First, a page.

Ali Handal and Rob Mattson
Upton House Concerts, Upton, MA
March 31, 2018
It has been about a year since I first finally saw Ali Handal perform, opening for Billy Crockett at Fox Run Concerts. This year was an even bigger treat, with Ali filling the role of headliner. And while she was talking about the record deal she just signed with Red Parlor Records and her upcoming album release during last year’s show, Ali was on the road promoting that release, That’s What She Said, this year.
This was my first visit to Upton House Concerts, a cozy listening room with a welcoming host. In this case, the host, Rob Mattson, served as opening act. Though Rob rarely performs at his hosted shows, when his first choice to open was unavailable, Ali suggested Rob open. And it was a great treat.
Opening Act: Rob Mattson
Rob and Ali know each other through Song School, and it was with that as an inspiration that Rob chose to perform a five-song set consisting of four songs penned by other artists he met at Song School and one original of his own. With a versatile voice and a guitar, Rob delivered a fun short set that ventured out from a folk center. He opened with John Linn’s “The Boy Who Sings Off Key,” which struck me as a bit Jim Croce-ish. Bill Kahler’s “Chicken Shack” was more soulful and darkly cheerful. For Steve Krause’s “Drown Me,” Rob did that sensitive singer-songwriter thing. Rob’s autobiographical “Across the Swedish-Jewish Divide” was a hilarious crowdpleaser. And Christopher Smith’s “My Hidden Genius” was another truly inspired bit of songwriting exceptionally well-performed. I’m glad Rob decided to open the night himself. It was a fun opening set for all of us there.
The Headliner: Ali Handal
No one rocks an acoustic guitar like Ali Handal. She’s a true axemaster, and when she performs on acoustic guitar, she gives that guitar a screaming workout. Combined with her clear and powerful rock ‘n roll voice, it makes an Ali Handal performance a must-see event (and I again thank my West Coast musician friends for turning me onto her amazing talent a few years ago). I can only imagine what sort of rockin’ wizardry she’d deliver at a plugged-in, electric live show.
Ali kicked her portion of the evening off with “Enough For Me,” a slow-building, uplifting number that showcases her crystal clear, powerful voice. Next up was “I Love My Pussy.Cat,” a semi-funky, riff-driven song that featured a lot of audience-meowing on cue. This was just her second song, but Ali’s engaging and friendly yet larger-than-life stage presence quickly had the audience eating out of the palm of her hand. Or meowing as the case may be.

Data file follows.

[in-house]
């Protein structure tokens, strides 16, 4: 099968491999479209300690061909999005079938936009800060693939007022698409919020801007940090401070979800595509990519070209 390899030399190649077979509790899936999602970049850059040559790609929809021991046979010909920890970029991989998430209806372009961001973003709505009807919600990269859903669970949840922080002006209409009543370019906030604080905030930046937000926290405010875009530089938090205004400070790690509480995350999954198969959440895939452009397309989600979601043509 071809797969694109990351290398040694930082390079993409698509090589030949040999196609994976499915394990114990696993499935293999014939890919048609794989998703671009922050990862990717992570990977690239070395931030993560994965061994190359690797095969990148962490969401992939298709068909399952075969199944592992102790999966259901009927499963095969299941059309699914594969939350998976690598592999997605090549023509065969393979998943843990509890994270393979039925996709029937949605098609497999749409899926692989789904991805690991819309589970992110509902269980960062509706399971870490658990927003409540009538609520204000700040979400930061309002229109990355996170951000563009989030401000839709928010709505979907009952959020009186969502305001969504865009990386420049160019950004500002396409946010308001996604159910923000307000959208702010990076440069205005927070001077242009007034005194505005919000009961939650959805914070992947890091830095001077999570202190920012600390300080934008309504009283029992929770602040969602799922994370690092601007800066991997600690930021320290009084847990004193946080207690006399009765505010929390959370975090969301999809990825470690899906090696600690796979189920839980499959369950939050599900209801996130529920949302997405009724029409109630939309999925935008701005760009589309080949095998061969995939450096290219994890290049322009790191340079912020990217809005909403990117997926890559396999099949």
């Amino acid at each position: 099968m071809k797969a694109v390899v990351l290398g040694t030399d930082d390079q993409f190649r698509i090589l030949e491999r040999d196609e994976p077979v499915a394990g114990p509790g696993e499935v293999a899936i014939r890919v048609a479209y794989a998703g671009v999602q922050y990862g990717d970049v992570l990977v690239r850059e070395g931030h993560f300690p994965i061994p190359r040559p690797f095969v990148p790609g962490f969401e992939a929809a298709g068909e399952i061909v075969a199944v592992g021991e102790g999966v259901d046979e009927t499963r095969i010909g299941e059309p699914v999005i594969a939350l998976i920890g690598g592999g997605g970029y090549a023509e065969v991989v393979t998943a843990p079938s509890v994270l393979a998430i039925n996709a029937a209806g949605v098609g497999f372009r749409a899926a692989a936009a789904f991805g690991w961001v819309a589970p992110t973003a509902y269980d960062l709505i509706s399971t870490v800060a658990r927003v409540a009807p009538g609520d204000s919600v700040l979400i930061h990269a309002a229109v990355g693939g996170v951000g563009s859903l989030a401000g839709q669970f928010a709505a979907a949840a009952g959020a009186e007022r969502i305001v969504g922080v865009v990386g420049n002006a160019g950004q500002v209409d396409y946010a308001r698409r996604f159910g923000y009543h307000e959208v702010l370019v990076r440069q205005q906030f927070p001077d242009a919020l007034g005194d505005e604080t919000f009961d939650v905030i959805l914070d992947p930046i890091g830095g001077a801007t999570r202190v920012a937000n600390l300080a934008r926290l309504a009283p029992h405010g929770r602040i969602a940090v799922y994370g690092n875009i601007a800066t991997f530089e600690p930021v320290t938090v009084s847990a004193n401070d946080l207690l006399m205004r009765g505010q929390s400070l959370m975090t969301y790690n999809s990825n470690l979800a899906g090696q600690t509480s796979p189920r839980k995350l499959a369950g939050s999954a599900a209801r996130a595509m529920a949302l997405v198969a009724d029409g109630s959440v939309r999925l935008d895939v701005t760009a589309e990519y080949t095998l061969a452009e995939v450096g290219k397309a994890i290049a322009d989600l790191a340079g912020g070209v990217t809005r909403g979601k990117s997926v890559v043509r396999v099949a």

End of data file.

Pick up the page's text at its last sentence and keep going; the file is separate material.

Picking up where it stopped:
Ali then performed one of the two cover songs on her current CD, her roaring rendition of Ani DiFranco’s “Not a Pretty Girl,” followed by “Thank God for Birth Control” and, to close her first set, a raucous rendition of her current single, funky-bluesy “You Get What You Settle For.” Indeed, this one’s an old-fashioned rocker and probably the best bet for a breakthrough hit, combining hooks with some top-shelf rock ‘n roll axeslinging.
Ali opened her second set with the funky, soulful, and sassy “The World Don’t Owe You a Thing” and “Let Go,” sporting a fierce, funky vocal roar behind some deeply personal and inspiring lyrics.
“Breathing Underwater” had kind of a ’70s folky power pop vibe, with crescendoes like a raging ocean. And it was followed by “I Miss You,” a melancholy, angsty, and midtempo song the lives at the haunting edge of Ali’s vocal range. And then, with the room fully brought down, Ali launched into some Zeppelin, “The Immigrant Song,” because she can howl and rake axe with the best of them.
Continuing with another cover song, Ali performed a rendition of “Torn” inspired by Ednaswap’s original version of the Natalie Imbruglia hit. Or so she said. I’ve not heard the “original” original. (For shame. Bad music journalist.) In any case, this was a softer, more round-edged cover with mellower vocals. So, yeah, not just a unique spin on “Torn” but certainly a change of pace from the prior cover, too.
Ali’s “Distance”, a sweet, mellow song about reconciliation, moved along with light energy via a soft touch-yet-lively finger-picking guitar style. Not one to maintain a pace for too many songs, though, Ali then performed “Need More Time,” a tense, frenetic song about big city life.
Ali “officially” closed her set with “Love More,” an actual folk song. (Yes, I know, folk from Ali!) Indeed, this well-written, timely, singalongable tune could be a huge protest (peace and love) song in the hands of a, well, protest group staging a sit-in or a march.
For her encore, Ali performed Tom Petty’s “I Won’t Back Down.” Energetic, it was a great way to close the night, an energetic number that showcased Ali’s power vocals and frantic strumming/guitarwork.
That brought to an end a terrific evening of live music. It was nice to hear a Ali as the featured performer this time, to hear a full fifteen songs. The next step on this progression would be, I suppose, an electric show. My wife loved the show, too, so I’m sure we’ll be at Ali’s next local concert, acoustic or electric.
Be sure to get out to an Ali Handal show yourself, if you can. The “Tour” page of Ali’s website currently lists an April 28th show in North Hollywood, CA and a May 25th show in Dayton, OH. That page also says to watch for additional Midwest dates in May in Columbus, OH, Nashville, TN, Knoxville, TN, Chicago, IL, St. Louis, MO, plus others “to be named later” (hey, it’s baseball season), so be sure to check Ali’s site to see when those are announced.
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